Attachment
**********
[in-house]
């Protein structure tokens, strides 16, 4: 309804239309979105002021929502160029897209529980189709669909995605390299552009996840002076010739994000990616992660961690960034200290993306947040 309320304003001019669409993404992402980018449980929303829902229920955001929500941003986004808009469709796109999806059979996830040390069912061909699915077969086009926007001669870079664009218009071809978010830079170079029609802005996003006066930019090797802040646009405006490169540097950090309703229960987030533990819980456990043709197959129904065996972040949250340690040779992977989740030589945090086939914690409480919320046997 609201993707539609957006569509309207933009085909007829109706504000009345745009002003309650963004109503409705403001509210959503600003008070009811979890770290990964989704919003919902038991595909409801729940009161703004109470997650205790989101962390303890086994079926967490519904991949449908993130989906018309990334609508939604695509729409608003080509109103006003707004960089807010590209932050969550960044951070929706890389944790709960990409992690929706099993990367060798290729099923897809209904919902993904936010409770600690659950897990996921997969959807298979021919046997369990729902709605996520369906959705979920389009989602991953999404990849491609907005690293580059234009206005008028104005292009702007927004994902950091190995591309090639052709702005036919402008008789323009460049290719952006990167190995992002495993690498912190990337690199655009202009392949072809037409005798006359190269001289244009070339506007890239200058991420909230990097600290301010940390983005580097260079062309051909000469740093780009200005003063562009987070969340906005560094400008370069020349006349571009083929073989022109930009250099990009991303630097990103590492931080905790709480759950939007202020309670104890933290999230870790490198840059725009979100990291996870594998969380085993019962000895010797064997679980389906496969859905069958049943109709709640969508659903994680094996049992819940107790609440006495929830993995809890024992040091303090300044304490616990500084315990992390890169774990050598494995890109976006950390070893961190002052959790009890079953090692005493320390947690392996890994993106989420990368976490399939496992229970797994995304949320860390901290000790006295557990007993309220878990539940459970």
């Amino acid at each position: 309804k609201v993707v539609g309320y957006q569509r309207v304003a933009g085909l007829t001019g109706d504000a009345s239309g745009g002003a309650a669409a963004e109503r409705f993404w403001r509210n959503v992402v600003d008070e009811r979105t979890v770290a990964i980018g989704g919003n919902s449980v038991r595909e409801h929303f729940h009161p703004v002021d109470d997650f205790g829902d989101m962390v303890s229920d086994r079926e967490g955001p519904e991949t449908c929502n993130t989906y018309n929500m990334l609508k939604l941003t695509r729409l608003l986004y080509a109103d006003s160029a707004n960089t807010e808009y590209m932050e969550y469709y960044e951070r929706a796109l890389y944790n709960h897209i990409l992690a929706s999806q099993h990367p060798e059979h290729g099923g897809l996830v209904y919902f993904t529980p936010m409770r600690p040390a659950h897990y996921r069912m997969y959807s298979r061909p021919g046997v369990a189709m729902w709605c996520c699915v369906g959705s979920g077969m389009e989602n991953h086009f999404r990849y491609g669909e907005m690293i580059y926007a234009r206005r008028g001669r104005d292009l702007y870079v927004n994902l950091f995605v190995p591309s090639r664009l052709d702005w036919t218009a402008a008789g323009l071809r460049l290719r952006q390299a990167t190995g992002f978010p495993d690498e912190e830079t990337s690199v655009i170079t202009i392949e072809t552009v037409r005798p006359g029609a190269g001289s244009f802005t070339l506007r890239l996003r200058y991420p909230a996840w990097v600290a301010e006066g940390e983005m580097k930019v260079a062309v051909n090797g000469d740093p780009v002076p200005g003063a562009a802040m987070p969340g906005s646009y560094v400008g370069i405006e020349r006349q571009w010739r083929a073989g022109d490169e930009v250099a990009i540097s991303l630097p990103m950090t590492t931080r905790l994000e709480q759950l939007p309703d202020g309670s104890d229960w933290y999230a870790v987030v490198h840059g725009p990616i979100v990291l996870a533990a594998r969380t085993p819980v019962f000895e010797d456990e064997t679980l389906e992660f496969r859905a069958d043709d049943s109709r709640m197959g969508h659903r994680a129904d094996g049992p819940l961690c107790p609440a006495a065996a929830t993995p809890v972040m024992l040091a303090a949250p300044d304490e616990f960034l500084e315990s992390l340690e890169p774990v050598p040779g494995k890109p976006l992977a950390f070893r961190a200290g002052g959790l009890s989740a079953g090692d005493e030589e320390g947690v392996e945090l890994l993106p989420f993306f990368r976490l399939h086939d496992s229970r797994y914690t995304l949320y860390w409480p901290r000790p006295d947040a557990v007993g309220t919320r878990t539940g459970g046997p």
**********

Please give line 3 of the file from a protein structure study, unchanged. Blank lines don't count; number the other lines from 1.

């Amino acid at each position: 309804k609201v993707v539609g309320y957006q569509r309207v304003a933009g085909l007829t001019g109706d504000a009345s239309g745009g002003a309650a669409a963004e109503r409705f993404w403001r509210n959503v992402v600003d008070e009811r979105t979890v770290a990964i980018g989704g919003n919902s449980v038991r595909e409801h929303f729940h009161p703004v002021d109470d997650f205790g829902d989101m962390v303890s229920d086994r079926e967490g955001p519904e991949t449908c929502n993130t989906y018309n929500m990334l609508k939604l941003t695509r729409l608003l986004y080509a109103d006003s160029a707004n960089t807010e808009y590209m932050e969550y469709y960044e951070r929706a796109l890389y944790n709960h897209i990409l992690a929706s999806q099993h990367p060798e059979h290729g099923g897809l996830v209904y919902f993904t529980p936010m409770r600690p040390a659950h897990y996921r069912m997969y959807s298979r061909p021919g046997v369990a189709m729902w709605c996520c699915v369906g959705s979920g077969m389009e989602n991953h086009f999404r990849y491609g669909e907005m690293i580059y926007a234009r206005r008028g001669r104005d292009l702007y870079v927004n994902l950091f995605v190995p591309s090639r664009l052709d702005w036919t218009a402008a008789g323009l071809r460049l290719r952006q390299a990167t190995g992002f978010p495993d690498e912190e830079t990337s690199v655009i170079t202009i392949e072809t552009v037409r005798p006359g029609a190269g001289s244009f802005t070339l506007r890239l996003r200058y991420p909230a996840w990097v600290a301010e006066g940390e983005m580097k930019v260079a062309v051909n090797g000469d740093p780009v002076p200005g003063a562009a802040m987070p969340g906005s646009y560094v400008g370069i405006e020349r006349q571009w010739r083929a073989g022109d490169e930009v250099a990009i540097s991303l630097p990103m950090t590492t931080r905790l994000e709480q759950l939007p309703d202020g309670s104890d229960w933290y999230a870790v987030v490198h840059g725009p990616i979100v990291l996870a533990a594998r969380t085993p819980v019962f000895e010797d456990e064997t679980l389906e992660f496969r859905a069958d043709d049943s109709r709640m197959g969508h659903r994680a129904d094996g049992p819940l961690c107790p609440a006495a065996a929830t993995p809890v972040m024992l040091a303090a949250p300044d304490e616990f960034l500084e315990s992390l340690e890169p774990v050598p040779g494995k890109p976006l992977a950390f070893r961190a200290g002052g959790l009890s989740a079953g090692d005493e030589e320390g947690v392996e945090l890994l993106p989420f993306f990368r976490l399939h086939d496992s229970r797994y914690t995304l949320y860390w409480p901290r000790p006295d947040a557990v007993g309220t919320r878990t539940g459970g046997p």